Pope Pius rose about four, shaved and dressed without a valet. Then he went to his private chapel, meditated and read Prime from an immense breviary which was his most treasured possession. He said Mass, served by one of his chaplains, and himself gave Communion to those invited to assist; then he heard a second Mass. A cup of black coffee awaited him in his study. A sort walk in the garden. Back to his study and his correspondence and a few private audiences. A simple dinner at one, usually in the company of several members of his household.
Pius X broke the tradition which prescribed that the Pope eat alone. When he invited someone to dine with him he saw consternation on several faces. When he asked the reason, he was told that it had been the custom of the popes to dine alone.
"Since when has it been the custom?", he asked.
'Since Urban VIII set the rule", was the answer.
"If Urban VIII had the right to make such a rule," he said serenely, "then Pius X has an equal right to abolish it".
His were simple meals however. he allowed five lire a meal for his own food, when even the frugal Leo XIII had allowed eight.
Many of the other treasured Vatican rules and customs had also been changed.No one was allowed to kiss his slipper. Those received in private audience sat while they talked with him. Simple priests were often guests at his table. Out of a stable full of horses he kept two for his rare drives. As for the sedia, the chair of state, in which Pope Leo had delighted to be carried even in the garden, Pope Pius would use that only when formality absolutely demanded. He disliked it intensely; one reason he gave was that it made him dizzy.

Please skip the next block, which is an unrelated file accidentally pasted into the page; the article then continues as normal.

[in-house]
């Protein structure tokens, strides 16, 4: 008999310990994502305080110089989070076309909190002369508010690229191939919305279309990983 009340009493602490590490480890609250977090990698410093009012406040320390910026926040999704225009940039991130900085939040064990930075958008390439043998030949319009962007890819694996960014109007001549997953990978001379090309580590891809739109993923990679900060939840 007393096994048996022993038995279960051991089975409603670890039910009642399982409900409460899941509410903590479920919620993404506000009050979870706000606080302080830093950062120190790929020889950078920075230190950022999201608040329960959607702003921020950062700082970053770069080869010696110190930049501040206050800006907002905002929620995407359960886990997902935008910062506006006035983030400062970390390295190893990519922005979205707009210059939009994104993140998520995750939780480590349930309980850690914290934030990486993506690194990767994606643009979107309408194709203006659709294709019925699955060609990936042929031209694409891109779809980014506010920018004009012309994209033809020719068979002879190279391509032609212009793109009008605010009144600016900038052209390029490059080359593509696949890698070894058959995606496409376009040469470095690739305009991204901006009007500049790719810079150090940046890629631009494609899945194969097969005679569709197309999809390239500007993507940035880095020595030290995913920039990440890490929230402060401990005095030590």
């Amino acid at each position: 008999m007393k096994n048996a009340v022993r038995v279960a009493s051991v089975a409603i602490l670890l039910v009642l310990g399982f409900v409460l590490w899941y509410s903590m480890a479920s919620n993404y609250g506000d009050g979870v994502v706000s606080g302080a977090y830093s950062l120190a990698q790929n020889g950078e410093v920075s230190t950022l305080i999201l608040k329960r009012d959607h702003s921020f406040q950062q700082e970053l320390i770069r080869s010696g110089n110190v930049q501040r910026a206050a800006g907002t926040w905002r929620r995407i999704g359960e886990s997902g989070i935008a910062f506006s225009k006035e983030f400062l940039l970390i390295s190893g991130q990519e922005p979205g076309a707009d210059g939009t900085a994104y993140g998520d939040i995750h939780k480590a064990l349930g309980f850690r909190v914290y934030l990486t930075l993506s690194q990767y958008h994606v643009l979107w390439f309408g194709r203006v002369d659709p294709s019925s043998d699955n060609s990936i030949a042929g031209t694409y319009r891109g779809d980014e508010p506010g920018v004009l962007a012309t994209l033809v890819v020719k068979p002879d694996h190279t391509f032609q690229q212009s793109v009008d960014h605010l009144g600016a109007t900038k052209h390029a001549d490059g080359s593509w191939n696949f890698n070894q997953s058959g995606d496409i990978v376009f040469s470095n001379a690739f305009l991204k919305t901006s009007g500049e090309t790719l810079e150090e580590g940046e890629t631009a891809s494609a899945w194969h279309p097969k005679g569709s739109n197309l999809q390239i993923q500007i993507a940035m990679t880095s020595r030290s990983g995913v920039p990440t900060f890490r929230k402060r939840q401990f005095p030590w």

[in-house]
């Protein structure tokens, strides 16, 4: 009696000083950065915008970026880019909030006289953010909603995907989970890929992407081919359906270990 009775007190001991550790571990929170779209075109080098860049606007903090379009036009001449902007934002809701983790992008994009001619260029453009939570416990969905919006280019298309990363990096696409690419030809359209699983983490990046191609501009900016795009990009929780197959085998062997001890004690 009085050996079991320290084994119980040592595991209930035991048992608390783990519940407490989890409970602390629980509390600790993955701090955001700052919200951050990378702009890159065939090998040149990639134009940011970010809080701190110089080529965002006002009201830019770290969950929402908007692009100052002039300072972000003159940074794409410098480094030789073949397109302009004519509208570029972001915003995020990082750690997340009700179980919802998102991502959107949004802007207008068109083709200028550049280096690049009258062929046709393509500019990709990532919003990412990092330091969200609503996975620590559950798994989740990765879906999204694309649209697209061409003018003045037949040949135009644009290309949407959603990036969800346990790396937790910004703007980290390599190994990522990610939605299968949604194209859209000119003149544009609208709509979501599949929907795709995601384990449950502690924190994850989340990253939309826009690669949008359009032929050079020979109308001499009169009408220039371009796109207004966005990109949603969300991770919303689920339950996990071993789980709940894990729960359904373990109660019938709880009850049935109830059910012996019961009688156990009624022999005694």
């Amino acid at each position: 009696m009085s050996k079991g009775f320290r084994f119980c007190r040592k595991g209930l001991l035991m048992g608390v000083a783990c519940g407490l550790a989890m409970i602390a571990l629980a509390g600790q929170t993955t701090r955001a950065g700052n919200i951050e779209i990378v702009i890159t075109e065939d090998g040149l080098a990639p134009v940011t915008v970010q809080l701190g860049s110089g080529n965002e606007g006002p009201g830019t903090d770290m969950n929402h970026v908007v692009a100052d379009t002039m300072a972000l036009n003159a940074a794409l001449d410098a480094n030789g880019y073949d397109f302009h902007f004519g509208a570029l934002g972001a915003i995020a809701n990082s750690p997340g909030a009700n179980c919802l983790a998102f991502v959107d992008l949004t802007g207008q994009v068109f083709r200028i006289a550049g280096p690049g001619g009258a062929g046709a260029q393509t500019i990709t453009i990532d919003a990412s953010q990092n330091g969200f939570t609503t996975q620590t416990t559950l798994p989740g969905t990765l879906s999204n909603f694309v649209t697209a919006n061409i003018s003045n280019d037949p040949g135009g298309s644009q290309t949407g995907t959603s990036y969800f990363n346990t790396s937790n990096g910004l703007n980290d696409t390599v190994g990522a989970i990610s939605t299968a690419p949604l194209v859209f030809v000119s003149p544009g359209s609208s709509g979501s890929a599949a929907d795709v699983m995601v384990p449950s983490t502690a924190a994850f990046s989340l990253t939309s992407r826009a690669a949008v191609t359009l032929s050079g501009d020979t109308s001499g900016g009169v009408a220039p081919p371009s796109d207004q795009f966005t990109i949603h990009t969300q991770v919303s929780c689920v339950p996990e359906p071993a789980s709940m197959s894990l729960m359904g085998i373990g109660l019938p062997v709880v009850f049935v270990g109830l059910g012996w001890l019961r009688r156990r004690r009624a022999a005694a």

From two to five o'clock in the afternoon he spent in his own apartments alone. More audiences followed; the reading of his breviary, a walk in the garden if there was time. Back to work, a visit to the Blessed Sacrament, rosary with the household, and supper at nine - usually minestrone and wine. Then he saw more people - mostly intimate friends - until eleven or later, when Monsignor Bressan read aloud to him, often from his beloved Imitation of Christ, of which he had given away hundreds of copies to his friends. Then more work. The light in the Vatican windows burned late as the light had burned in the study at Venice or in the seminary at Treviso or the rectory at Tembolo. At his own request his attendants went to bed, and the Vatican was asleep long before the Pope.
THE GREAT MANTLE
The Life of Giuseppe Melchiore Sarto Pope Pius X
Longmans, Green and Co. 1950